The massive talcum powder cancer litigation was evidently responsible for a large chunk of Johnson & Johnson’s legal costs last year.
According to the company’s most recent earnings report, Johnson & Johnson saw its total litigation costs double during the 4th quarter of 2018, to $1.29 billion. For the full year, costs associated with product liability lawsuits and other legal matters rose to $1.9 billion from $1.3 billion in 2017.
In an email to Reuters, a Johnson & Johnson spokesperson acknowledged that 10% of that outlay – close to $200 million – went to defending talcum powder lawsuits
Johnson & Johnson is facing more than 11,000 talcum powder cancer lawsuits currently pending in courts throughout the United States. Initially, most of these claims were brought by women who allegedly developed ovarian cancer after using Baby Powder or Shower-to-Shower for feminine hygiene. However, a growing number of cases now allege that asbestos-tainted talc caused either ovarian cancer or mesothelioma.
Since 2016, more than a dozen Johnson & Johnson talcum powder lawsuits have gone to trial in courts throughout the country. Plaintiffs have won eight cases so far, with verdicts ranging from $4.7 million to $25 million. However, some verdicts were later overturned.
Four juries have found for Johnson & Johnson, while mistrials were declared in three cases
On December 18th, the company settled a talcum powder mesothelioma lawsuit for the first time. Were it not for the settlement, the case would have gone to trial this month in the notoriously plaintiff-friendly New York City Asbestos Litigation (NYCAL).
According Bloomberg.com, many more Johnson & Johnson talcum powder lawsuits are scheduled to head to trial in 2019.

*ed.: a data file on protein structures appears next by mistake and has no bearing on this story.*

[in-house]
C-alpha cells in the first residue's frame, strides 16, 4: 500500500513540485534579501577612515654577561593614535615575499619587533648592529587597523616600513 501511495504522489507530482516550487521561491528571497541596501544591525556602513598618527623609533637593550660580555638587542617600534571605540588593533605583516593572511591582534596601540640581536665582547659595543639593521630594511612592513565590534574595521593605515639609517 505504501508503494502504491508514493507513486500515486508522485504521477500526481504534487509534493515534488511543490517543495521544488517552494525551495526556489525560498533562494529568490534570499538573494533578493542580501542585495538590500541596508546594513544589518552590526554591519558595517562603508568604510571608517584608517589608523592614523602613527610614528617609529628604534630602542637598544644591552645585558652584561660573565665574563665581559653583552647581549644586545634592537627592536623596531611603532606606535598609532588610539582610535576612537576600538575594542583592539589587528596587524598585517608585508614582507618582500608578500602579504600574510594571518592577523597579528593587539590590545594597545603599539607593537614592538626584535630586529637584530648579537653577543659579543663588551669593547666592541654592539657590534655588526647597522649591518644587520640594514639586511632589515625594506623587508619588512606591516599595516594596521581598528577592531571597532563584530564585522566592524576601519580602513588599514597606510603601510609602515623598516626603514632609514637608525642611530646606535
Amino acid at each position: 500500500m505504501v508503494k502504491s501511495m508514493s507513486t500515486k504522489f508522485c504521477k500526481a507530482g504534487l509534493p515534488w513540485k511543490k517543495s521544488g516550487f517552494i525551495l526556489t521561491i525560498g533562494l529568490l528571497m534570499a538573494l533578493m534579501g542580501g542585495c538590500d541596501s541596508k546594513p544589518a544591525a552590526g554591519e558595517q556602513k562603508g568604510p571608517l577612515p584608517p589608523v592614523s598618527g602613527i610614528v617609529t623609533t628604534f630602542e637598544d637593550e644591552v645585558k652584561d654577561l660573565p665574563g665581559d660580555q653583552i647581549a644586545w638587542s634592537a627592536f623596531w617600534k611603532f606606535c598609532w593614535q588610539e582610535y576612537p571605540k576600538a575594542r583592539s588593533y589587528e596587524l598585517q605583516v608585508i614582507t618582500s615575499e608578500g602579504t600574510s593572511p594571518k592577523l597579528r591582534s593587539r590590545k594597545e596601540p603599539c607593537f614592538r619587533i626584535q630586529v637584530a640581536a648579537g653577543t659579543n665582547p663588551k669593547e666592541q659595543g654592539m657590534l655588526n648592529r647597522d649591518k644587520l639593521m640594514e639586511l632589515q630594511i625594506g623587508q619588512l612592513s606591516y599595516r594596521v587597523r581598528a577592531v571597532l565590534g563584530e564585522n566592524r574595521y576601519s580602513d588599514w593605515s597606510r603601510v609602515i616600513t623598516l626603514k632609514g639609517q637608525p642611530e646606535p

Overall, 2018 was not a great year for Johnson & Johnson or its popular talc-based powders.
Probably the most damaging blow came in December, when a Reuters investigation suggested company executives knew for decades that its raw-talc could be tainted with asbestos.
That’s because Johnson & Johnson has occasionally commissioned outside labs to test its raw talc for the cancer-causing material. Although the majority of tests conducted from the early 1970s through the 2000’s were negative, small amounts of asbestos did turn up in few
Testing conducted at Mt. Sinai Medical Center in 1971 also found traces of asbestos in Baby Powder, as did testing done at Rutgers University in 1991. A scientist at the University of Minnesota detected asbestos in a sample of Shower-to-Shower in 1972.
Internal company documents obtained by Reuters show the asbestos findings worried many at Johnson & Johnson. But out of concern for the company’s “caring” image, they took no action to inform regulators or the public.
As if that weren’t enough, Johnson & Johnson also worked to influence regulatory efforts aimed at limiting asbestos in talc-based cosmetics, as well as research into the health effects of talc.
For its part, Johnson & Johnson vehemently denies that its raw talc ever contained asbestos or caused either ovarian cancer or mesothelioma. Despite the high costs associated with the ongoing talcum powder cancer litigation, the company has vowed to continue vigorously defending itself in court.